Refinance This 4-Pack

06/13/2003 12:00 am EST

Focus:

John Dessauer

President, John Dessauer Investments, Inc.

"We hold a core portfolio position in mortgage/real estate stocks; so far, they are up and heading higher, significantly higher," says John Dessauer, editor of Investor's World. "The reason is compressed valuations because of extreme stubbornness about interest rates by economists, analysts, and investors. They have been wrong. They will change, and when they do, valuations on these stocks will soar. Mortgage banking-related stocks are up, but still far from their peak values. These are all winners that we can let run."

"Countrywide Financial (CFC NYSE) should be trading at a price of at least $100, at a normal P/E of ten, or $170+ if market sentiment returned to 1998 levels. In 1998, Countrywide earned $3.29 a share. This year’s earnings will be more than triple 1998, and heading higher in 2004. Countrywide is at a new high, but it should be over $100 within 12 months. That is sufficient upside potential to keep Countrywide rated as a Buy. The risk is that the economy grows much faster than I envision and interest rates begin to rise again. However, that risk is low until we see a significant acceleration in the rate of US economic growth.

"IndyMac (NDE NYSE) is a good pick, especially if you seek income along with capital gains potential. With interest rates so low, income from bank CDs and short-term bonds is just a trickle. IndyMac has restored its dividend at $0.10 per quarter. At $0.40 per year, that is a current yield of 1.55%, but management has pledged to raise the dividend in line with earnings. Five years from now, the dividend may be more than $1.00 a share. CEO Michael Perry is only 40 years old, but he is a seasoned veteran of the mortgage banking business. He changed the company from a REIT to a savings & loan and then used excess capital to buy back stock. IndyMac has reduced outstanding shares by 34%. Perry’s vision for IndyMac is to follow a conservative, hedged business plan, control costs and gain market share in mortgage banking by using technology to the fullest. IndyMac earned $2.00 a share in 2001. Earnings this year are likely to be 50% higher. I expect the stock to move to a new record high above $30 as soon as analysts take the new lower mortgage rates into account. My target for IndyMac is now $45.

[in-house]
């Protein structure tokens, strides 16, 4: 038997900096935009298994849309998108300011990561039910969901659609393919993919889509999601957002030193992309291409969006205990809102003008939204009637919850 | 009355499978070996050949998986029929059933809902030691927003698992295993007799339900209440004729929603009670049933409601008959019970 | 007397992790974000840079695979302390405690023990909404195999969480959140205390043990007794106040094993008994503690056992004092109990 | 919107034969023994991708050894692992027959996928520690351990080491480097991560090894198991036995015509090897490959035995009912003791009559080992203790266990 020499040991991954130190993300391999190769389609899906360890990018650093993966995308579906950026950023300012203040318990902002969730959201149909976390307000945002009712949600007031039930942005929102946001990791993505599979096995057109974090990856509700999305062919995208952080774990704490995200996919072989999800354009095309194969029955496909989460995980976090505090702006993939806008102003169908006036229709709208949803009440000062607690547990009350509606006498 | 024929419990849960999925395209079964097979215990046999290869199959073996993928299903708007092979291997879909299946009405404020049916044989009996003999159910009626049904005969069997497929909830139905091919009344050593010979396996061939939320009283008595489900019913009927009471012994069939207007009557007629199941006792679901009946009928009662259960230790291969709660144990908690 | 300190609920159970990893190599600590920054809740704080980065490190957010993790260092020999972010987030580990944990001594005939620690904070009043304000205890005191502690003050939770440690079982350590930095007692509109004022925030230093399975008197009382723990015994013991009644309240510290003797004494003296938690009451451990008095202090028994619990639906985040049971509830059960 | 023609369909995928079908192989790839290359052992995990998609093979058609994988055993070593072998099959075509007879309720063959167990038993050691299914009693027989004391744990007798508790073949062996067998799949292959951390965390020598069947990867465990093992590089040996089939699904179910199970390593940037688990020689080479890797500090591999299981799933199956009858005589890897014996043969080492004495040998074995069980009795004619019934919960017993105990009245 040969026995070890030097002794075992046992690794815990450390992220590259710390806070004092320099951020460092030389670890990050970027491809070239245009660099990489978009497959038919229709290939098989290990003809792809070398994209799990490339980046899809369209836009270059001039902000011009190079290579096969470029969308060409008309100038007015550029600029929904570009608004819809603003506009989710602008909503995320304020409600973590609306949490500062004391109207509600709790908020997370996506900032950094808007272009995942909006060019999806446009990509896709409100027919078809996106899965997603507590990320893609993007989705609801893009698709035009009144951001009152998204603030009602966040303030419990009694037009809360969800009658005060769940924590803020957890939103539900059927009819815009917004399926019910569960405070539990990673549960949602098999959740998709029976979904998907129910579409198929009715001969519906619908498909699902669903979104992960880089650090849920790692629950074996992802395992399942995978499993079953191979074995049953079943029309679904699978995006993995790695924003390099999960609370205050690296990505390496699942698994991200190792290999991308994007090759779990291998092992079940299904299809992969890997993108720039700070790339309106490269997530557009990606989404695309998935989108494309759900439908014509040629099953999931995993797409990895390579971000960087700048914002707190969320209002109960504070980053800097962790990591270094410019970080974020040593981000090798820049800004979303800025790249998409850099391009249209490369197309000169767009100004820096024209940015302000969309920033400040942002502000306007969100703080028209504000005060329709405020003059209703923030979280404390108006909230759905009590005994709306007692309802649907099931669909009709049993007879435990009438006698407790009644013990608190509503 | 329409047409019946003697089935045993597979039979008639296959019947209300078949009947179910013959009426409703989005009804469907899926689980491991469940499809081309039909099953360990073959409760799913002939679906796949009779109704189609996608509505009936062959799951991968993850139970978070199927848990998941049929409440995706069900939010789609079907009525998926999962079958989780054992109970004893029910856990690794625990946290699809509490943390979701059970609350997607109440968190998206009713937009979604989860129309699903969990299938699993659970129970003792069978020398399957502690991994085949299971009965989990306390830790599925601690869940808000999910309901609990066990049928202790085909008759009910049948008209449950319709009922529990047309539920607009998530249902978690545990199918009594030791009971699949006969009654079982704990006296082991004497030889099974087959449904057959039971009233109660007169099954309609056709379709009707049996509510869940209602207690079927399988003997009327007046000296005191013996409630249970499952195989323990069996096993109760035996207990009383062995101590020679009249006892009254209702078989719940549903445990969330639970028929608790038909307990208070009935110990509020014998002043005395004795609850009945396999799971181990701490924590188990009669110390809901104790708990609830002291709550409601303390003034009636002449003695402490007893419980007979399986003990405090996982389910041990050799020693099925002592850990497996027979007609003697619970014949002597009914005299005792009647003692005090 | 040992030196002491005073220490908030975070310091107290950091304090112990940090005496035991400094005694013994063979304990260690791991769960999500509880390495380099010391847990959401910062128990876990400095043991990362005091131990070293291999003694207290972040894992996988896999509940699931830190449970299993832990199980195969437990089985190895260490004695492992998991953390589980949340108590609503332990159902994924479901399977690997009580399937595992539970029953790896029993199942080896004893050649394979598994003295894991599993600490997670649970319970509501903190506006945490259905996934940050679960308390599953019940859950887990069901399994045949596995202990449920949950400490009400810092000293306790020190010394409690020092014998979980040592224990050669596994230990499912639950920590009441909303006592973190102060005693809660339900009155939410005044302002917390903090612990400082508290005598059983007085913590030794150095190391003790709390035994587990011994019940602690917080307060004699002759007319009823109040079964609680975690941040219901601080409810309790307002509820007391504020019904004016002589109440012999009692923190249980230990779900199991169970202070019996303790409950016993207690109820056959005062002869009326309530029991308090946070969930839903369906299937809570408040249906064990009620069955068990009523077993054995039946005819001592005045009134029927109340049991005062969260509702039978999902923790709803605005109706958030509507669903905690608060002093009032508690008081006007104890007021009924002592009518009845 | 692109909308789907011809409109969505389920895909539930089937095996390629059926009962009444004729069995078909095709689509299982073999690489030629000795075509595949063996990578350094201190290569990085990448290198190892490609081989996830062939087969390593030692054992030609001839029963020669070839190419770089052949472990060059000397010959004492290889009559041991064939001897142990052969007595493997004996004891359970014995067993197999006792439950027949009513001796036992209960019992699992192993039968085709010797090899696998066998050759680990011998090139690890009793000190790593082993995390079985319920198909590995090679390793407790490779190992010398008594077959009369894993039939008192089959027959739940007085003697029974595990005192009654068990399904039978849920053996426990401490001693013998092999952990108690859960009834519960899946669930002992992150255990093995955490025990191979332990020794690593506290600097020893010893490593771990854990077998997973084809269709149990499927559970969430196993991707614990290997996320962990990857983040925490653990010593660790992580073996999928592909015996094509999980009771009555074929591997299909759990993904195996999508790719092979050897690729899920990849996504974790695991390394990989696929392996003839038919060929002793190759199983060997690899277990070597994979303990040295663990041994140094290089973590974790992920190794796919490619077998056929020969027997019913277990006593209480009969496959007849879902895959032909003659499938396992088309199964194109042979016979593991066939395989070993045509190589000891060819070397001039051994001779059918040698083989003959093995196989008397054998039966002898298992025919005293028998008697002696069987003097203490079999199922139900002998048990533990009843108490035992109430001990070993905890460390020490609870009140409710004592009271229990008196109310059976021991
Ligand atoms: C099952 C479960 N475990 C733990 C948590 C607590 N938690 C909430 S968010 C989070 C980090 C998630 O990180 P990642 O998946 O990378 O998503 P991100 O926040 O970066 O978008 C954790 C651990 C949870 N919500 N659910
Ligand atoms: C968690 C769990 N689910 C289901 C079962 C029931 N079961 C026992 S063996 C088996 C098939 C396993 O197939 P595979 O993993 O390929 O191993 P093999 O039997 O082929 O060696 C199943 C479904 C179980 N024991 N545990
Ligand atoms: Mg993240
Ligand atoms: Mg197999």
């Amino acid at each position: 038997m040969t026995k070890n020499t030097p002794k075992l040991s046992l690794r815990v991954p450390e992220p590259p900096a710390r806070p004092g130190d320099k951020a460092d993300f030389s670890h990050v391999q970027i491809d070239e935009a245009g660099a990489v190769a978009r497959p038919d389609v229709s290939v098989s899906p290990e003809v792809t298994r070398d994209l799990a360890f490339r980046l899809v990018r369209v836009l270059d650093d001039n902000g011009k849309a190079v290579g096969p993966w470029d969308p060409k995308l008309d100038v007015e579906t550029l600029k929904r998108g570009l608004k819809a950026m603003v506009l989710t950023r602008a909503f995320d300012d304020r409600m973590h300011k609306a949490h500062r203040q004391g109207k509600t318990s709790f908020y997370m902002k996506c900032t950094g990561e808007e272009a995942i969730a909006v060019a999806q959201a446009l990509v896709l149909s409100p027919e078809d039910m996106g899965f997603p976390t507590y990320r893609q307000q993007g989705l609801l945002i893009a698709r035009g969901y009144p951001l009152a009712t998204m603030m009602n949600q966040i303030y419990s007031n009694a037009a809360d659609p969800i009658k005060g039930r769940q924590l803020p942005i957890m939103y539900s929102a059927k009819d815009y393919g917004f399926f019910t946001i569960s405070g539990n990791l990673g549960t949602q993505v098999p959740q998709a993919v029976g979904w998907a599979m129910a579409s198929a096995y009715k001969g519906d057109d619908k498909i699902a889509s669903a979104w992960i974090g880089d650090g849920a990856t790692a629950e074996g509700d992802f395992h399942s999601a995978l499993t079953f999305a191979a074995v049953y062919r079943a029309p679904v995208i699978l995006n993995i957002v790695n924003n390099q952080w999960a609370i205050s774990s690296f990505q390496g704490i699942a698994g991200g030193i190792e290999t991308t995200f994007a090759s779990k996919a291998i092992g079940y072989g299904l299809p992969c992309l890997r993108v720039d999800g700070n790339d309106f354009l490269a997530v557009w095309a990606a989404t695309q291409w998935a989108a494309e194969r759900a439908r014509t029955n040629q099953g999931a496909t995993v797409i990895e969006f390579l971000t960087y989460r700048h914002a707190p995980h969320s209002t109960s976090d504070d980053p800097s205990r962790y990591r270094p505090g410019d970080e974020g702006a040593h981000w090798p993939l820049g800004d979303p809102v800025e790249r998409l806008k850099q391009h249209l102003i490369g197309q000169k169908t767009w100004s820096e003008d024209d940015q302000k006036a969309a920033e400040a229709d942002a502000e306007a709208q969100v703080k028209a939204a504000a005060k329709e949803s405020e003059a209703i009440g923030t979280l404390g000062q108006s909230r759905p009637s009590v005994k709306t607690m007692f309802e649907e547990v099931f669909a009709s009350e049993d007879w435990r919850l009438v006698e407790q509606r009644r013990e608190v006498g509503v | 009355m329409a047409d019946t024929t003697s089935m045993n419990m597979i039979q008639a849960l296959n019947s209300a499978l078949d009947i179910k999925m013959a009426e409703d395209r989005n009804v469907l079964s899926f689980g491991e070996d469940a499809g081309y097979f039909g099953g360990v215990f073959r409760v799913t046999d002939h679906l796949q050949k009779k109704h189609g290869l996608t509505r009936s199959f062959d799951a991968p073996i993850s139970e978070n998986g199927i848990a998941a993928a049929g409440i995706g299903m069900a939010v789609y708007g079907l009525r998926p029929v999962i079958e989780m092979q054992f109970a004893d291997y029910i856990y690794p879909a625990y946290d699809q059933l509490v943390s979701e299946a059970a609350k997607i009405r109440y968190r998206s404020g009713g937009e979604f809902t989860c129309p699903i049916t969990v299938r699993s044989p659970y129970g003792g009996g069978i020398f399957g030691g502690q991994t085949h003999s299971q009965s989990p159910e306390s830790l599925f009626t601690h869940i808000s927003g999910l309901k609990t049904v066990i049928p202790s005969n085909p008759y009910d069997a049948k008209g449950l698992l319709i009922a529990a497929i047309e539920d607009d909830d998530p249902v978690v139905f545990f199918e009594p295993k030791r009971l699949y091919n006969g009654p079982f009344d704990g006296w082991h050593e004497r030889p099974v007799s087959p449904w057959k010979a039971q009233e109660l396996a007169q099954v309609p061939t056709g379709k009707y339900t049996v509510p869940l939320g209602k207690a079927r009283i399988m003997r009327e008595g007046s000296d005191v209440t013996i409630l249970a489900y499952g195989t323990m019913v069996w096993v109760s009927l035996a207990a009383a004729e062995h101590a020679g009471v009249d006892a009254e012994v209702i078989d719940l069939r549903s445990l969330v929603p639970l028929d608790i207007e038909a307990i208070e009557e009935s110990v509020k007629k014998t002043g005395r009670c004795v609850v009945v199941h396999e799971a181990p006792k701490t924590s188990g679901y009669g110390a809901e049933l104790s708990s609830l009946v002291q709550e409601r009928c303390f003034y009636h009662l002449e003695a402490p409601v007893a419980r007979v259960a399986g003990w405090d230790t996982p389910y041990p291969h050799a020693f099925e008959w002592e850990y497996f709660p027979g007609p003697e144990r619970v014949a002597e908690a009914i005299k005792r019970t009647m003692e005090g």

"Every new mortgage and refinancing requires title insurance. Title insurance can be a tedious, time-consuming search through dusty volumes of records in county clerks’ offices. First American (FAF NYSE) invested heavily in modern technology to make computer-based title searches in as many parts of the country as possible. That system, called FAST, has been rolled out. Cost savings will follow, in the second half of this year. Put low long-term interest rates together with the cost savings from FAST, and you have the potential for explosive growth in earnings. In early March, analysts raised estimates for First American from $1.85 to $2.74, based on better-than-expected revenues in the first quarter. Wall Street’s interest rate assumption is wrong, so earnings are probably going to be revised up again, most likely to $3. First American is a cash machine. Free cash flow this year will be more than $4.50 a share. First American also pays a dividend, $0.40 a share per year. That dividend is likely to be raised. This is another powerful story of a well-run company poised to deliver significant earnings growth. First American is a buy. My 12-month target is $45.

"Cendant (CD NYSE) benefits from low long-term interest rates in several ways. The most obvious is real estate and mortgage banking. Cendant has a substantial mortgage banking business and is the largest franchiser of real estate broker services. Cendant is involved in one of every four homes bought or sold in the US. It is also the largest provider of business relocation services. Lower long-term interest rates mean that real estate will remain strong for 2003 and all of 2004. Cendant’s revenues and earnings from real estate activities will be better than expected. Cendant has been reducing debt but still has more than $5 billion in long-term debt. Lower long-term rates give Cendant the opportunity to reduce interest costs by refinancing part of that long-term debt. I expect Wall Street to be raising earnings estimates for Cendant in the coming months. Cendant traded above $20 in 1999, 2000, 2001, and 2002. I think 2003 will be another year above $20."

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